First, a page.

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I'm aware that a params modifier (which turns in one parameter of array type into a so-called "parameter array") is specifically not a part of the method signature. Now consider this example:

class Giraffid
{
    public virtual void Eat(int[] leaves)
    {
        Console.WriteLine("G");
    }
}
class Okapi : Giraffid
{
    public override void Eat(params int[] leaves)
    {
        Console.WriteLine("O");
    }
}

This compiles with no warnings. Then saying:

var okapi = new Okapi();
okapi.Eat(2, 4, 6);  // will not compile! 

gives an error(No overload for method 'Eat' takes 3 arguments).

Now, I know that the compiler translates the params modifier into an application of the System.ParamArrayAttribute onto the parameter in question. In general there's no problem in applying one collection of attributes to a parameter of a virtual method, and then decorating the "corresponding" parameter in an overriding method in a derived class with a different set of attributes.

Yet the compiler chooses to ignore my params keyword silently. Conversely, if one makes it the other way round, and applies params to the parameter in the base class Giraffid, and then omits the keyword in the override in Okapi, the compiler chooses to decorate both methods with the System.ParamArrayAttribute. I verified these things with IL DASM, of course.

My question:

Is this documented behavior? I have searched thoroughly through the C# Language Specification without finding any mention of this.

I can say that at least the Visual Studio development environment is confused about this. When typing the 2, 4, 6 in the above method call, the intellisense shows me void Okapi.Eat(params int[] leaves) in a tip.


For comparision, I also tried implementing an interface method and changing the presence/absence of params in interface and implementing class, and I tried defining a delegate type and changing params or not in either the delegate type definition or the method whose method group I assigned to a variable of my delegate type. In these cases it was perfectly possible to change params-ness.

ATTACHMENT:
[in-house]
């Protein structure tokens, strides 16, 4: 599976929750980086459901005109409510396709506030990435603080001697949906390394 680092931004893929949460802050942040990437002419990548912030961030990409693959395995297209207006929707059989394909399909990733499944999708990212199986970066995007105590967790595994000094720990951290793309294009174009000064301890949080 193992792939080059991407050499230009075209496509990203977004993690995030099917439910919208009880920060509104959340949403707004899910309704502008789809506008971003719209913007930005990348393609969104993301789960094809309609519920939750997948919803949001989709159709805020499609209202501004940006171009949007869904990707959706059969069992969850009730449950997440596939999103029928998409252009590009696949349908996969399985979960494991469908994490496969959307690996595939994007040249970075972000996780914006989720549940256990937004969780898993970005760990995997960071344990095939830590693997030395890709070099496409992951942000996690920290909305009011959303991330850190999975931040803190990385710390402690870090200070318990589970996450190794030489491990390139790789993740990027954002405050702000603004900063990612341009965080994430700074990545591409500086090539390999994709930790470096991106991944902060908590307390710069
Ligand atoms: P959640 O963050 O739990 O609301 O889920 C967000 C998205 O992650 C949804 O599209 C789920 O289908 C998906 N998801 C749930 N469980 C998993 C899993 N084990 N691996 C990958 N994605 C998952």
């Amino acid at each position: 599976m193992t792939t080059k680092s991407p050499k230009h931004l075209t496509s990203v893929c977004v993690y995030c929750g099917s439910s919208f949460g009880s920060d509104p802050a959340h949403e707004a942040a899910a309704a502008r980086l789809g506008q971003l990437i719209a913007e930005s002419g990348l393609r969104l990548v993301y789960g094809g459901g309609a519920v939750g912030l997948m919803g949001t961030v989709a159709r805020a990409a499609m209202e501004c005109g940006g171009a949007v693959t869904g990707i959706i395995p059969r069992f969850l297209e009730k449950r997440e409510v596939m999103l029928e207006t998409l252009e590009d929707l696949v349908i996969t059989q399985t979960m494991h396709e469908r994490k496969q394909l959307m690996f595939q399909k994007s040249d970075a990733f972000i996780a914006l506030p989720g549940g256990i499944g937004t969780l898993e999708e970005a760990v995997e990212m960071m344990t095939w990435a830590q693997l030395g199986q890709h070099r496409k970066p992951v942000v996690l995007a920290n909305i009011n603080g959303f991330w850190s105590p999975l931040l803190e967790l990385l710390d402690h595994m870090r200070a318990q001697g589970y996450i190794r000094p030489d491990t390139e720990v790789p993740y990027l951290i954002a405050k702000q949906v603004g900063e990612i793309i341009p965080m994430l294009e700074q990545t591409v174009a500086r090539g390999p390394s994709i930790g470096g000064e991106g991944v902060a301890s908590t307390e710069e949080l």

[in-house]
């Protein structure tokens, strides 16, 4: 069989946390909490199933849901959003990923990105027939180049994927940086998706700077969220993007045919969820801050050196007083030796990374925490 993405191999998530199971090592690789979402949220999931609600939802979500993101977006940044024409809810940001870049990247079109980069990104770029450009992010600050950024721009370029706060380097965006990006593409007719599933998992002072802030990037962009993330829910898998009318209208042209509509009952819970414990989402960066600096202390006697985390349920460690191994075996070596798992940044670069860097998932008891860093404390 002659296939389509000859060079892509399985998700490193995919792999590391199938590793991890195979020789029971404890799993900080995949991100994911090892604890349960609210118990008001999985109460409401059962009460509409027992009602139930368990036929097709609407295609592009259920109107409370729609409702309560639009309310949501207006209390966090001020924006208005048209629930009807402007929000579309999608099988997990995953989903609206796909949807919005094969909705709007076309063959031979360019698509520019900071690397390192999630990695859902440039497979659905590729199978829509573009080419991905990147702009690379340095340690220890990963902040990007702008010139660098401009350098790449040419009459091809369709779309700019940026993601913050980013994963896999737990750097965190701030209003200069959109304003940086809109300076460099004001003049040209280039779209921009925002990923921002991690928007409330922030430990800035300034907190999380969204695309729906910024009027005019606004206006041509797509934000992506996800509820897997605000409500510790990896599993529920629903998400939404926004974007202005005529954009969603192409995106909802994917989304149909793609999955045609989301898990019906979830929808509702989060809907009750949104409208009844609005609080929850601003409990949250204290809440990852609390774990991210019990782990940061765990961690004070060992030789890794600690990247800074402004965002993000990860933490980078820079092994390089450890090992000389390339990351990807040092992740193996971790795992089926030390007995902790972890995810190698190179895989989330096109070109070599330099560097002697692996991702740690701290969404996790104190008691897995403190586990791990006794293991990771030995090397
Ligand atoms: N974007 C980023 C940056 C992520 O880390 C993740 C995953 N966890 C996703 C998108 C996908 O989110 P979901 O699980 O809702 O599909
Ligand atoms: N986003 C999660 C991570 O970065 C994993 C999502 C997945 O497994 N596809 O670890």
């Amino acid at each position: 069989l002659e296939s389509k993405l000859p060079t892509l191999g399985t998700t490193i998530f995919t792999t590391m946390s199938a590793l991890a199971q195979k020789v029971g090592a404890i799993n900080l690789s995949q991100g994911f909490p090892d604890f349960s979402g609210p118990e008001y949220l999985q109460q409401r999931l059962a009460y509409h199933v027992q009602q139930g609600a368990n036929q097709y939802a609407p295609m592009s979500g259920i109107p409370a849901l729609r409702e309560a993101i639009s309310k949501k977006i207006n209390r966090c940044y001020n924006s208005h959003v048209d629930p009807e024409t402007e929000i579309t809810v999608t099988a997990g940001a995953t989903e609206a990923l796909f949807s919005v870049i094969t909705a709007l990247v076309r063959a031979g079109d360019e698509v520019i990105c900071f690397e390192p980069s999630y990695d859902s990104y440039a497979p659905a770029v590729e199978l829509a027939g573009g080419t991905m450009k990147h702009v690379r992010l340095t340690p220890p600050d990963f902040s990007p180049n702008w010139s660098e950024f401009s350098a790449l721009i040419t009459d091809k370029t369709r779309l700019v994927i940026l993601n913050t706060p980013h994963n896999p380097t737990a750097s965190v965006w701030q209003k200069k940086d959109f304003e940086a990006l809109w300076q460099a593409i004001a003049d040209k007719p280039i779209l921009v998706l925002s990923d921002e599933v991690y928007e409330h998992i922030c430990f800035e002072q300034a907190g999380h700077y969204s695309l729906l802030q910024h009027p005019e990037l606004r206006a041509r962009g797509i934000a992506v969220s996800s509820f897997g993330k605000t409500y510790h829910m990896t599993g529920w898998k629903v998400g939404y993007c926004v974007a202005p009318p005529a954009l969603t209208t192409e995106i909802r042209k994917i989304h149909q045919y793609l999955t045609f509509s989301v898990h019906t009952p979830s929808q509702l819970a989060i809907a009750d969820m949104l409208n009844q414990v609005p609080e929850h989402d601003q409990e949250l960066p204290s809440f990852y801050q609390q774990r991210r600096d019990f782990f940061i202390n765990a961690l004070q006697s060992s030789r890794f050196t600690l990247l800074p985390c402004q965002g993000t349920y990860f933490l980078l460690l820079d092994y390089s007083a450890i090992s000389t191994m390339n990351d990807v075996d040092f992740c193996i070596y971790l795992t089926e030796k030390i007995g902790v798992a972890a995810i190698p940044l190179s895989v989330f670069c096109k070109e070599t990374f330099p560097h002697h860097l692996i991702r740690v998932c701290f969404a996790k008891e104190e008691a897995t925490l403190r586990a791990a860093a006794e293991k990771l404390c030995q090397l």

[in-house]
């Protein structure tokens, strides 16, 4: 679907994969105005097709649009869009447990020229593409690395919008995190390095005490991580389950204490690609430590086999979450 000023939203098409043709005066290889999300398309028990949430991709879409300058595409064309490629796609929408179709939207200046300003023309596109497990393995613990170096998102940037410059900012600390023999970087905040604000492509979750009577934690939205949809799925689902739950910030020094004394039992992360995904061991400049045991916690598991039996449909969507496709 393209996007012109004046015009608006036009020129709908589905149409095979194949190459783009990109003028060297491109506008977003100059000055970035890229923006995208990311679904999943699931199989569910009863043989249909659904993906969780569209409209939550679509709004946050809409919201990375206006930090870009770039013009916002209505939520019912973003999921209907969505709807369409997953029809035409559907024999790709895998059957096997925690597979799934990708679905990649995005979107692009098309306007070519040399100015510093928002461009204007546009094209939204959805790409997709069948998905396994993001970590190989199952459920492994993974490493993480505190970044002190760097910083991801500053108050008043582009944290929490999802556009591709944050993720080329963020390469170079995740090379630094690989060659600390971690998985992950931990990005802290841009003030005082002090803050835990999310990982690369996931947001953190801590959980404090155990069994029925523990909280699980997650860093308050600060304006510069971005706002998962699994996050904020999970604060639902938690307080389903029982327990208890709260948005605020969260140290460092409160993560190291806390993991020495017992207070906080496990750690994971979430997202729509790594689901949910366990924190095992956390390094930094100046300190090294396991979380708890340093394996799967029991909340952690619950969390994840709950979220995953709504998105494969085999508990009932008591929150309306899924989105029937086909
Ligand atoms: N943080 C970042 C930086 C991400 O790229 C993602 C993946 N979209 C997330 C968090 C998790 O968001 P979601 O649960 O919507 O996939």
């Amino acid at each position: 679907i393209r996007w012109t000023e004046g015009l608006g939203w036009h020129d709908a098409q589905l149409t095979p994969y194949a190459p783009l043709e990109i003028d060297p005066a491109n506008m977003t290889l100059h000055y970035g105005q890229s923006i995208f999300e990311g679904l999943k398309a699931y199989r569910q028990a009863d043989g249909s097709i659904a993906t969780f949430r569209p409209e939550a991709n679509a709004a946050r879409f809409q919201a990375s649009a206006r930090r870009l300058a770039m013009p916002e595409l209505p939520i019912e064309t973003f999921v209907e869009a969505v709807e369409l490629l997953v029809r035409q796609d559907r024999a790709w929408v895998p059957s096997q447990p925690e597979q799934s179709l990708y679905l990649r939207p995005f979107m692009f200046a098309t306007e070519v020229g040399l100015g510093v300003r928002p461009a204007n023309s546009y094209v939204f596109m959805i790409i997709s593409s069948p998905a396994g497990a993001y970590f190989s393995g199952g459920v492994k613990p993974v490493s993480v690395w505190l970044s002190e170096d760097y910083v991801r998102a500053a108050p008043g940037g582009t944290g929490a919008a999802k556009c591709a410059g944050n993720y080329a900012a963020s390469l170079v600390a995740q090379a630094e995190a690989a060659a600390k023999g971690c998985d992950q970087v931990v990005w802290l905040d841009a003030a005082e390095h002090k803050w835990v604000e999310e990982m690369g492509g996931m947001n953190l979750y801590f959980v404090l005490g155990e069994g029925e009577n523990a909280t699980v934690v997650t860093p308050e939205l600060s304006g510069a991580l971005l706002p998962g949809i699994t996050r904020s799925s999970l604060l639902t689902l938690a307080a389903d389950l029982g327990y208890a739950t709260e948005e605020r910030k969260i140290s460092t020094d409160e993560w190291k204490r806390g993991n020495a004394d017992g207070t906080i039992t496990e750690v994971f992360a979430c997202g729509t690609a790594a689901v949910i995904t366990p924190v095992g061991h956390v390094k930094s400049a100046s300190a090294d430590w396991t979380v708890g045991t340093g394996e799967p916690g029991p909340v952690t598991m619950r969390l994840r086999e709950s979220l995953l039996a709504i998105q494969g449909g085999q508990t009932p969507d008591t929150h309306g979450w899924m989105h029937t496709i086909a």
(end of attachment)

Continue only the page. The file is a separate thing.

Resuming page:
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1  
What compiler error? –  Julián Urbano Apr 2 '13 at 21:19
    
@caerolus error CS1501: No overload for method 'Eat' takes 3 arguments –  Jeppe Stig Nielsen Apr 2 '13 at 21:21
    
@JeppeStigNielsen: I revised to put error message in the body. –  Ken Kin Apr 2 '13 at 23:18

2 Answers 2

up vote 12 down vote accepted

The compiler's behaviour is correct, but this is a bit of a mess. I would have preferred this to be at least a warning.

It is unsurprising that you can't find where in the spec it says this is correct. The relevant bits are:

The binding-time processing of a method invocation of the form M(A), where M is a method group, and A is an optional argument-list, consists of the following steps: The set of candidate methods for the method invocation is constructed. For each method F associated with the method group M, if F is non-generic, F is a candidate when M has no type argument list, and F is applicable with respect to A.

What are the "methods associated with the method group M"? Well, first off, what is a method group?

A method group, which is a set of overloaded methods resulting from a member lookup...

OK, so what are the member lookup rules?

Otherwise, the set consists of all accessible members named N in T, including inherited members and the accessible members named N in object. Members that include an override modifier are excluded from the set.

Emphasis added.

The practical upshot here is that for the purpose of overload resolution, an overridden method is considered to be the method that was originally declared, not the method that was overriding. This rule is, unfortunately, violated in this case:

virtual void M(int x, int y) { }
...
override void M(int y, int x) { } 
...
M(x = 1, y = 2);

Overload resolution uses the names from the more derived version. This is an unfortunate consequence of the fact that named arguments were added very late in the game.

In short: for the purposes of determining whether a method is "params" or not, the analysis is done on the original method, not on the overriding method.

It would have been nice had the compiler given you a warning here.

can say that at least the Visual Studio development environment is confused about this

Correct. The IntelliSense layer always displays the method information for the overriding method, not the overridden method. Research showed that users found it confusing when methods were made to look as though they were the originally declaring method, not the overriding method. And of course, as I mentioned before, those are the parameter names you're going to use for named arguments.

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I think it's described in 1.6.6.4 paragraph of c# specification :

A virtual method can be overridden in a derived class. When an instance method declaration includes an override modifier, the method overrides an inherited virtual method with the same signature. Whereas a virtual method declaration introduces a new method, an override method declaration specializes an existing inherited virtual method by providing a new implementation of that method.

According to that, virtual method declaration is really important here. And the virtual method declaration is used on every call to that method. Correct overriden implementations (if specified) are taken in runtime, where params has nothing to do at all.

It can be confirmed by simple test:

class Giraffid
{
    public virtual void Eat(params int[] leaves)
    {
        Console.WriteLine("G");
    }
}
class Okapi : Giraffid
{
    public override void Eat(int[] leaves)
    {
        Console.WriteLine("O");
    }
}

With that declaration

var o = new Okapi();
o.Eat(1, 2, 3);

works 100% fine.

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